http://www.nist.gov/public_affairs/images/09PHY016_latticearray_LR.jpgPhysicists at the National Institute of Standards and Technology (NIST) have overcome a hurdle in quantum computer development, having devised* a viable way to manipulate a single "bit" in a quantum processor without disturbing the information stored in its neighbors. The approach, which makes novel use of polarized light to create "effective" magnetic fields, could bring the long-sought computers a step closer to reality.

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Researchers Enlist DNA to Bring Carbon Nanotubes' Promise Closer to Reality PDF Print E-mail
Wednesday, 08 July 2009 09:33

A team of researchers from DuPont and Lehigh University has reported a breakthrough in the quest to produce carbon nanotubes (CNTs) that are suitable for use in electronics, medicine and other applications.

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Nanofibre-based Scaffold Mimics Biomaterial PDF Print E-mail
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Monday, 06 July 2009 09:14

http://images.iop.org/objects/nano/news/thumb/8/7/3/090703.jpgResearchers at Washington University in St. Louis, Missouri, and colleagues at Tianjin University, China, have succeeded in making a bone-like material with graded mineral content. The new scaffold, which consists of calcium phosphate on a mat of nanofibres, could be ideal for connective tissue engineering because its mechanical stiffness varies continuously across the surface – a prerequisite for connecting two different biological materials, such as tendon and bone, together.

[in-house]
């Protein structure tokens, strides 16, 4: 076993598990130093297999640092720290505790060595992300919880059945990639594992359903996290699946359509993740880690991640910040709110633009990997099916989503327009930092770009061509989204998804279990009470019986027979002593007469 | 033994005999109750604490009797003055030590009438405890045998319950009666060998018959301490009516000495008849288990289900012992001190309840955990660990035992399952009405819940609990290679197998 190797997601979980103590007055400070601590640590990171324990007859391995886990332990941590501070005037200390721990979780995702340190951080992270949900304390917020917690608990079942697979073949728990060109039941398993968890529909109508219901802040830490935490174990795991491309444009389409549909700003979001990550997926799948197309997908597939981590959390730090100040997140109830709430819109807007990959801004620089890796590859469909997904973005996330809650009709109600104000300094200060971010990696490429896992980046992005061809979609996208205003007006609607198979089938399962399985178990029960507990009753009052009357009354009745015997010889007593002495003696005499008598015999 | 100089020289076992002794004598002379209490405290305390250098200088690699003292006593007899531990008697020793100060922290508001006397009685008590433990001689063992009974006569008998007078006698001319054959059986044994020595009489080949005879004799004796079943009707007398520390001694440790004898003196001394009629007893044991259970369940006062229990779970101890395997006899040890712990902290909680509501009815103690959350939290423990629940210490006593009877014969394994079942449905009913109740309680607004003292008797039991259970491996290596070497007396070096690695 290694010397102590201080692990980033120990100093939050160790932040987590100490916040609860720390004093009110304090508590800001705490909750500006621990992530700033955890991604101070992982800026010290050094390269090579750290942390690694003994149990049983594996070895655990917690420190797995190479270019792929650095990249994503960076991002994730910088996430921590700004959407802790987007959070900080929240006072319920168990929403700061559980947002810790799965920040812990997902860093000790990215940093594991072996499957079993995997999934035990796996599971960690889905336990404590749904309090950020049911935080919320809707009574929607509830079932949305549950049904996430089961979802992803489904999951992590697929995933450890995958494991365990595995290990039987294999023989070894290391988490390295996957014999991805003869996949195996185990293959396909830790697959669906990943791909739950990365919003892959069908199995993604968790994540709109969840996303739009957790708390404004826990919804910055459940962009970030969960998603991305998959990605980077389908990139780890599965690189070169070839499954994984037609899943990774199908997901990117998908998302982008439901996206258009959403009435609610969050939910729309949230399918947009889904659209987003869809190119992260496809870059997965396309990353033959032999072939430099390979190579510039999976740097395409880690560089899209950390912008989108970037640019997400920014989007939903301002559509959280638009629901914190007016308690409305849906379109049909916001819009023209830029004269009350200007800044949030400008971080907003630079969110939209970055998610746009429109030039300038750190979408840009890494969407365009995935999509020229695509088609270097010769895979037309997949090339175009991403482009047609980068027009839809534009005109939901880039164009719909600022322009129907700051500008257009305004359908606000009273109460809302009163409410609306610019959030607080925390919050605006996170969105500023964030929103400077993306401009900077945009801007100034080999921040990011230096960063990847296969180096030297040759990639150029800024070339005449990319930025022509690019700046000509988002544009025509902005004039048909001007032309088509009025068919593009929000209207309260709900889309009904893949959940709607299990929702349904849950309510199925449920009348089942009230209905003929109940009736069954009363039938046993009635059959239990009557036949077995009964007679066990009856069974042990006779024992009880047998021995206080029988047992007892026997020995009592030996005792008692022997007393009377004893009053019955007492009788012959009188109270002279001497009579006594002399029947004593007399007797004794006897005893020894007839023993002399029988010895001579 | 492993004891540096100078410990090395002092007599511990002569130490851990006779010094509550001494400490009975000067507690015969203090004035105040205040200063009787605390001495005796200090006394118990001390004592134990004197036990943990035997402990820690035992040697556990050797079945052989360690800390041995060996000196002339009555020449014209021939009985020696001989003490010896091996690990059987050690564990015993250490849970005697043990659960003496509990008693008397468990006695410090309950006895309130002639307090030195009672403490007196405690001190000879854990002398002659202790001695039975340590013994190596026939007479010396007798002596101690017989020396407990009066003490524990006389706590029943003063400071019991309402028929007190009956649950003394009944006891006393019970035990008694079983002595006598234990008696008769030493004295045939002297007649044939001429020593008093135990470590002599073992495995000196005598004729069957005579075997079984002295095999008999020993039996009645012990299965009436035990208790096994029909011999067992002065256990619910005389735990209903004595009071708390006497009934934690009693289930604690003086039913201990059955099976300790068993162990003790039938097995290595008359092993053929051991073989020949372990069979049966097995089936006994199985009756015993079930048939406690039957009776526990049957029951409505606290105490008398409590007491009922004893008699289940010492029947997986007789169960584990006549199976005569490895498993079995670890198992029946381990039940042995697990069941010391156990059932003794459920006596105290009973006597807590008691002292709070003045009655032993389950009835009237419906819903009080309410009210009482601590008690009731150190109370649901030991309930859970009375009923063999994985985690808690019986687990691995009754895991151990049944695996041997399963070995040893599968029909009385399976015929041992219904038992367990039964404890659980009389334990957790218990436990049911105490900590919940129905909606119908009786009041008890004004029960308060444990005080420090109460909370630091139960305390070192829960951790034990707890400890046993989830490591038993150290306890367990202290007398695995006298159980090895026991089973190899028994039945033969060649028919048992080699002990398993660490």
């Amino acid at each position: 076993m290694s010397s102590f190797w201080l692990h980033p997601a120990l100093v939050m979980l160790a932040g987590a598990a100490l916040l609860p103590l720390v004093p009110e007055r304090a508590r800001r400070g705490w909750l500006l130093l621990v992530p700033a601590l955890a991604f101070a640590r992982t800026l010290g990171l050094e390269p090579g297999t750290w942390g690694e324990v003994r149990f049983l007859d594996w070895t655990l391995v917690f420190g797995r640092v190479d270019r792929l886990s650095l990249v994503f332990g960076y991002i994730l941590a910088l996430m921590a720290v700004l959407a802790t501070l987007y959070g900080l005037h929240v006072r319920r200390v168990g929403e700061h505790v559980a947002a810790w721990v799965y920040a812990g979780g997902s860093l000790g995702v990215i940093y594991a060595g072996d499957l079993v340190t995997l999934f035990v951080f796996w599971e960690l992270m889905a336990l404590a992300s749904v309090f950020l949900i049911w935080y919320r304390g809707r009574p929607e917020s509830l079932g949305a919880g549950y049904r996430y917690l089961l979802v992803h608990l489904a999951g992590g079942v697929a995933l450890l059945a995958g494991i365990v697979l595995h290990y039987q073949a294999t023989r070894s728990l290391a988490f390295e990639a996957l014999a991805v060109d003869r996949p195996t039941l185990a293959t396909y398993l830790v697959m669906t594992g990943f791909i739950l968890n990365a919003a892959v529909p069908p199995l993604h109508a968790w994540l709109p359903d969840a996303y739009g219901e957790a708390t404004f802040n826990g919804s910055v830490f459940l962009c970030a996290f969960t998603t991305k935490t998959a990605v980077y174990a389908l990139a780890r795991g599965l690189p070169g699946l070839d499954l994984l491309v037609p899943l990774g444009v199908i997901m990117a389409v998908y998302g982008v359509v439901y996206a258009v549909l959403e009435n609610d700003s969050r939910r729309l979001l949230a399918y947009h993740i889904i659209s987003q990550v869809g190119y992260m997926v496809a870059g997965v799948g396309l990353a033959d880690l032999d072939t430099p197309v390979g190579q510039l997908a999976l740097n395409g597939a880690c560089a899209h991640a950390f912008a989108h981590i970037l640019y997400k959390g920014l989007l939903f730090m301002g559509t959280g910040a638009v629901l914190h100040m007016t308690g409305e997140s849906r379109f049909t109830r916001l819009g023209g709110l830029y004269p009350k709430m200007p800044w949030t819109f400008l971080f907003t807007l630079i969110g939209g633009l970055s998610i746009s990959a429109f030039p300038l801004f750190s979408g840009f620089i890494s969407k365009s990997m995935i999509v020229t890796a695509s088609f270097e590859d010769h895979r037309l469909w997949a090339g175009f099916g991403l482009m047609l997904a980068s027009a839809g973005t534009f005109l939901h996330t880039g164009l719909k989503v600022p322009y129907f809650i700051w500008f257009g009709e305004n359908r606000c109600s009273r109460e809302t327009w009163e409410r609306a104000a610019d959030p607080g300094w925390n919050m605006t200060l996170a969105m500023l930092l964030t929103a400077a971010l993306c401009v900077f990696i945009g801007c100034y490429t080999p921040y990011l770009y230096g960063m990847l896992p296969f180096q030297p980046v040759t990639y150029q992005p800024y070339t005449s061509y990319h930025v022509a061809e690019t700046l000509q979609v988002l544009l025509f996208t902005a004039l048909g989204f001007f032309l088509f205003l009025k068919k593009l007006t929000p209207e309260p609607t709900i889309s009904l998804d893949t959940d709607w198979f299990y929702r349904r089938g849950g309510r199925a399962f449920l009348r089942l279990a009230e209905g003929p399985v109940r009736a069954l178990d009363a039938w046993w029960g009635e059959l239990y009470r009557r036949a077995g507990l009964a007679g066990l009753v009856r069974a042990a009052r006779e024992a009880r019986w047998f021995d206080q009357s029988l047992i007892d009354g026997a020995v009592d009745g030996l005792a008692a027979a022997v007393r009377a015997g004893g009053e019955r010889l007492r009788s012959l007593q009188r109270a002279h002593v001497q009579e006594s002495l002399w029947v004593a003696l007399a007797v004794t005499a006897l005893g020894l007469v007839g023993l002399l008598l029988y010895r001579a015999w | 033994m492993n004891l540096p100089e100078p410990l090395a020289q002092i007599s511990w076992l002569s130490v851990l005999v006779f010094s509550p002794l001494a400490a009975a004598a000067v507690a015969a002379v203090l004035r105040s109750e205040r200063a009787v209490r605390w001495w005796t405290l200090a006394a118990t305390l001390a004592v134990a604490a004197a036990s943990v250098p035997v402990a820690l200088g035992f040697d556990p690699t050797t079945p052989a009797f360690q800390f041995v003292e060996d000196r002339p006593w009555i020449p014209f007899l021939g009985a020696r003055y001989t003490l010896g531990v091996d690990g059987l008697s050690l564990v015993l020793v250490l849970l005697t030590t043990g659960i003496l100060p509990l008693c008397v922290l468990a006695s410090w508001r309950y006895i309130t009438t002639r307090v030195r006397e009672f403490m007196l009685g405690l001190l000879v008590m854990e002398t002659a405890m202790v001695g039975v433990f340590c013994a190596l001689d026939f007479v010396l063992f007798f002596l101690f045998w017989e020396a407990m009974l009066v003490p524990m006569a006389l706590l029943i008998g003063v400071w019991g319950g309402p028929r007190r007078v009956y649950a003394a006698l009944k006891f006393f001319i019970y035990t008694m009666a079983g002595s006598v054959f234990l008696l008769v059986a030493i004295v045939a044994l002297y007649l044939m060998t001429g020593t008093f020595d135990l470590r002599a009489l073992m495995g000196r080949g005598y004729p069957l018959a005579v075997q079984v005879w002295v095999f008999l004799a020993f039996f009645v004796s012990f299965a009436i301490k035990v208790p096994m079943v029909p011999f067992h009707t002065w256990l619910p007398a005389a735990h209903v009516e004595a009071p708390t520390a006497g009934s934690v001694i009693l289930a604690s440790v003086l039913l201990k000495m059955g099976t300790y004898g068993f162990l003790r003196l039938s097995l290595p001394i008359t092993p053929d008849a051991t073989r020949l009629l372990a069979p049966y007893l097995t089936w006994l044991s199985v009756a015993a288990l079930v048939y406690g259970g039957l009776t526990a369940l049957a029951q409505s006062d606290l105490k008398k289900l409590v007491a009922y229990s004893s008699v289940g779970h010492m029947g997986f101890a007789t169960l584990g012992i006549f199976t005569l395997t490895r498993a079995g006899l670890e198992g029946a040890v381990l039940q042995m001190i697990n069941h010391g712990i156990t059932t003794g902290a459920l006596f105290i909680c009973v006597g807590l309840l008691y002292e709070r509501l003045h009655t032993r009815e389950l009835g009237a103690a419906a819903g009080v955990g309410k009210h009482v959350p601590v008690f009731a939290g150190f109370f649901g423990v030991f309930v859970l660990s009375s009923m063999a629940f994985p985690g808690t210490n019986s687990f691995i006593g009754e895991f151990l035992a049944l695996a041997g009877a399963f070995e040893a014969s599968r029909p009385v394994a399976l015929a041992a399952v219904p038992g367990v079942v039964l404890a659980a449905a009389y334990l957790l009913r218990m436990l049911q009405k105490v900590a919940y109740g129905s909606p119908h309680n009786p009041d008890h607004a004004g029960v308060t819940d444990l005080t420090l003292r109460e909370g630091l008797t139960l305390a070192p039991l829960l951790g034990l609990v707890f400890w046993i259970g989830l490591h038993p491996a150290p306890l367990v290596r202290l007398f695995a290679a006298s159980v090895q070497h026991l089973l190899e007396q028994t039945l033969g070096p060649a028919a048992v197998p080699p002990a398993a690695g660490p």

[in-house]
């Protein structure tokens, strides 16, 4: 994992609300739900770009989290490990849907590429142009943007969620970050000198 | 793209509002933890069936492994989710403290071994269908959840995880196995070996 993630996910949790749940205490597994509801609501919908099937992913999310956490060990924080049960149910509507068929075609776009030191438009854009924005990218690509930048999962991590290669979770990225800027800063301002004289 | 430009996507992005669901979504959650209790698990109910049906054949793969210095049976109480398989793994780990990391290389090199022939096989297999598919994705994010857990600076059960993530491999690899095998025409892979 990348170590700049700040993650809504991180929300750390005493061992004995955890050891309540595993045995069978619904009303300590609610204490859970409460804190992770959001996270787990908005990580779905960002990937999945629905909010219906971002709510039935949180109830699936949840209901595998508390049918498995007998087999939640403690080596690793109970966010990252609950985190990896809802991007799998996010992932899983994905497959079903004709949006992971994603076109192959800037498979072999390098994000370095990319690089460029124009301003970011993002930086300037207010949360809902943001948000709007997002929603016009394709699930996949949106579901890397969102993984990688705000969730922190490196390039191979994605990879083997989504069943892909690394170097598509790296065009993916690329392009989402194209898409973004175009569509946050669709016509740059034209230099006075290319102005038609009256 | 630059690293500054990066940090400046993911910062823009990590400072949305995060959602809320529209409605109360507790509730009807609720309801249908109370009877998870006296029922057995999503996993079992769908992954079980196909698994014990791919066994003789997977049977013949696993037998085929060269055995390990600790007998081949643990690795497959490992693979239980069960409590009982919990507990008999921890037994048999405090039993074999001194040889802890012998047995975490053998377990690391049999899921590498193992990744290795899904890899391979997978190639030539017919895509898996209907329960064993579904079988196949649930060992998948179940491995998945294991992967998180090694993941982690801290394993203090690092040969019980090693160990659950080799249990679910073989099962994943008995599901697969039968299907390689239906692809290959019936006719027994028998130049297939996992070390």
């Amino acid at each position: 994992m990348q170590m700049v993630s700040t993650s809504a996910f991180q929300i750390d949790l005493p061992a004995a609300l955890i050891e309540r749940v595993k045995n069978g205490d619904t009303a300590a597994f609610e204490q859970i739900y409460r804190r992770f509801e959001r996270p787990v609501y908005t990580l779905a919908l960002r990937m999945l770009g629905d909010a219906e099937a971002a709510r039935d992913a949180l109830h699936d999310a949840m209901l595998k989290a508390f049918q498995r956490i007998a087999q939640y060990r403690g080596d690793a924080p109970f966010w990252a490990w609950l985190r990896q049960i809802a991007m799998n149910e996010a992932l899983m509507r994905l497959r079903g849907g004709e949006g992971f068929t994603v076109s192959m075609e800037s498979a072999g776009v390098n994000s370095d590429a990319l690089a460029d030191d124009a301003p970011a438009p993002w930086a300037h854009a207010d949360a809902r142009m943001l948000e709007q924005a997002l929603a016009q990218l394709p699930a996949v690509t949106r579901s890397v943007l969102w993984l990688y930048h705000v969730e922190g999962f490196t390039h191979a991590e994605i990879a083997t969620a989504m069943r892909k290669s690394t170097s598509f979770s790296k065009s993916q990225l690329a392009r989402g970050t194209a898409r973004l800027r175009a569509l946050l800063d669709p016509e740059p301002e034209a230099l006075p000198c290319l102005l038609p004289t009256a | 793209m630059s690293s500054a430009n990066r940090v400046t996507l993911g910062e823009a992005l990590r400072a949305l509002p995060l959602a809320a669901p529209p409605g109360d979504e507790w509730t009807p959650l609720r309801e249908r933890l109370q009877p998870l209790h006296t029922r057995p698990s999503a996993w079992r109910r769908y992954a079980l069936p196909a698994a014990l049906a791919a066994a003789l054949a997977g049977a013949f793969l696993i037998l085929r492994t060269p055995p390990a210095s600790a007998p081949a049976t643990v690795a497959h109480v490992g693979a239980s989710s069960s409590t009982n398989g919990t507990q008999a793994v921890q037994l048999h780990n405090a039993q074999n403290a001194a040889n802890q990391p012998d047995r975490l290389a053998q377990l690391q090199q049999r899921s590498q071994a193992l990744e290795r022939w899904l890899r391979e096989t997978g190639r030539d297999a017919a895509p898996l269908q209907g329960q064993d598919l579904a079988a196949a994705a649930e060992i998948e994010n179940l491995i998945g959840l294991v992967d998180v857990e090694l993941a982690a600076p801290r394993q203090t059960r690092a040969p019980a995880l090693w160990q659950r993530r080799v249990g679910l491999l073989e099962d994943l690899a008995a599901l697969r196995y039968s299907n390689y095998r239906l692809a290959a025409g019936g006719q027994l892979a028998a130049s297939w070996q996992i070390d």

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Nano Measurement in the 3rd Dimension PDF Print E-mail
Monday, 06 July 2009 08:20

http://www.ptb.de/de/aktuelles/archiv/presseinfos/pi2009/bilder/090706.jpgFrom the motion sensor to the computer chip - in many products of daily life components are used whose functioning is based on smallest structures of the size of thousandths - or even millionths - of millimetres. These micro and nano structures must be manufactured and assembled with the highest precision so that in the end, the overall system will function smoothly. Thereby, details are important - and therefore scientists at the Physikalisch-Technische Bundesanstalt (PTB) have developed a metrological scanning probe microscope into a micro and nano coordinate measuring instrument. This now allows dimensional quantities with nanometer resolution also to be measured on three-dimensional objects in an extraordinarily large measurement range of 25 mm x 25 mm x 5 mm. The new device is already extensively being used at PTB - to a large part for calibration orders from industry and research.